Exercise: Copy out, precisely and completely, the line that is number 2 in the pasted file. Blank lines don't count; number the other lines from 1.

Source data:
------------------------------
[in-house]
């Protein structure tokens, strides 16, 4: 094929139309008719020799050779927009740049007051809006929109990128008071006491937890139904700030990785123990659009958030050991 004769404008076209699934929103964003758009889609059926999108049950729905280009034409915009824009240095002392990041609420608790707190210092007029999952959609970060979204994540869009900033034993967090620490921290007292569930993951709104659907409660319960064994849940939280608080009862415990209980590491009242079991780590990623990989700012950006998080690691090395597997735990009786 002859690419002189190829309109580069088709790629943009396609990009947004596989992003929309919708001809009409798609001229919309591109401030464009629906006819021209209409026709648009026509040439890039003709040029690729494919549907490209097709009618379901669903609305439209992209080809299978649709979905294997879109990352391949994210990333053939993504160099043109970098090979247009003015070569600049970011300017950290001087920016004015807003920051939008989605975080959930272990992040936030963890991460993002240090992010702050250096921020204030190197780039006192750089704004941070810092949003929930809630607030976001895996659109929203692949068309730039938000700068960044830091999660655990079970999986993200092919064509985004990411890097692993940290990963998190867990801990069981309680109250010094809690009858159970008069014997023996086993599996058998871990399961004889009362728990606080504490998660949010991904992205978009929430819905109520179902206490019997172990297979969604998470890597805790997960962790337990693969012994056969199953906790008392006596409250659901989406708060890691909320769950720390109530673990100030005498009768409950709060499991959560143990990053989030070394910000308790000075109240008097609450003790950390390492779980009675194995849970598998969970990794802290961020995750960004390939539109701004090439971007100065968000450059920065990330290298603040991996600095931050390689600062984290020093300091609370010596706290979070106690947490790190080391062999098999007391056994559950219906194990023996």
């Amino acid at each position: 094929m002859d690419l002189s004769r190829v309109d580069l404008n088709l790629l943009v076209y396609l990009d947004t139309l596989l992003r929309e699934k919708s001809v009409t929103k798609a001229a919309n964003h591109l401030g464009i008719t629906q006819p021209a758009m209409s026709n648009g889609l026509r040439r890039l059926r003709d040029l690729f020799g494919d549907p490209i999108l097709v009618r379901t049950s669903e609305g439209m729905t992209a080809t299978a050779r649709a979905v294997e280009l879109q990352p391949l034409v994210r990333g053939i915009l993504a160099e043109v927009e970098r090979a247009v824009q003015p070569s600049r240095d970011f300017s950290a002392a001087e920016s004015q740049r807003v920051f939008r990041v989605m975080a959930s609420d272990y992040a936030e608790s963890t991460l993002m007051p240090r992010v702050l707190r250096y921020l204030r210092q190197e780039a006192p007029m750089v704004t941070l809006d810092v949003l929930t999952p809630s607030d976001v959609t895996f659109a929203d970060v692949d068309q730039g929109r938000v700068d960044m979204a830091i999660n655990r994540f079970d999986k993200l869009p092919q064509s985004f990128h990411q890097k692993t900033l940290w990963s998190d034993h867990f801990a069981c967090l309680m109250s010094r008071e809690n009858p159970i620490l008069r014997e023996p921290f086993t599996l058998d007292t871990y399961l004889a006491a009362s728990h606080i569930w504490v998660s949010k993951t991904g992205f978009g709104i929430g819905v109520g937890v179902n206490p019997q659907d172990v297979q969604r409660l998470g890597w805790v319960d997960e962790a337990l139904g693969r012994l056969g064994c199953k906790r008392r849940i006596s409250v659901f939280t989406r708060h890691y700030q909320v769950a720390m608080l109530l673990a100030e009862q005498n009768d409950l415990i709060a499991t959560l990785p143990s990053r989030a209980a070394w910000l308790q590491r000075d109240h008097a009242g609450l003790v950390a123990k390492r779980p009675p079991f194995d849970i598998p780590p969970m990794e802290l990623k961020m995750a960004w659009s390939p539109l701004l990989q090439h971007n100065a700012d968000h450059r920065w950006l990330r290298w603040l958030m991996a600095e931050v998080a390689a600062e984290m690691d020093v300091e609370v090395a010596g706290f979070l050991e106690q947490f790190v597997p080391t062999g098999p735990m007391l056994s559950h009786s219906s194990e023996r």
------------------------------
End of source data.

């Protein structure tokens, strides 16, 4: 094929139309008719020799050779927009740049007051809006929109990128008071006491937890139904700030990785123990659009958030050991 004769404008076209699934929103964003758009889609059926999108049950729905280009034409915009824009240095002392990041609420608790707190210092007029999952959609970060979204994540869009900033034993967090620490921290007292569930993951709104659907409660319960064994849940939280608080009862415990209980590491009242079991780590990623990989700012950006998080690691090395597997735990009786 002859690419002189190829309109580069088709790629943009396609990009947004596989992003929309919708001809009409798609001229919309591109401030464009629906006819021209209409026709648009026509040439890039003709040029690729494919549907490209097709009618379901669903609305439209992209080809299978649709979905294997879109990352391949994210990333053939993504160099043109970098090979247009003015070569600049970011300017950290001087920016004015807003920051939008989605975080959930272990992040936030963890991460993002240090992010702050250096921020204030190197780039006192750089704004941070810092949003929930809630607030976001895996659109929203692949068309730039938000700068960044830091999660655990079970999986993200092919064509985004990411890097692993940290990963998190867990801990069981309680109250010094809690009858159970008069014997023996086993599996058998871990399961004889009362728990606080504490998660949010991904992205978009929430819905109520179902206490019997172990297979969604998470890597805790997960962790337990693969012994056969199953906790008392006596409250659901989406708060890691909320769950720390109530673990100030005498009768409950709060499991959560143990990053989030070394910000308790000075109240008097609450003790950390390492779980009675194995849970598998969970990794802290961020995750960004390939539109701004090439971007100065968000450059920065990330290298603040991996600095931050390689600062984290020093300091609370010596706290979070106690947490790190080391062999098999007391056994559950219906194990023996």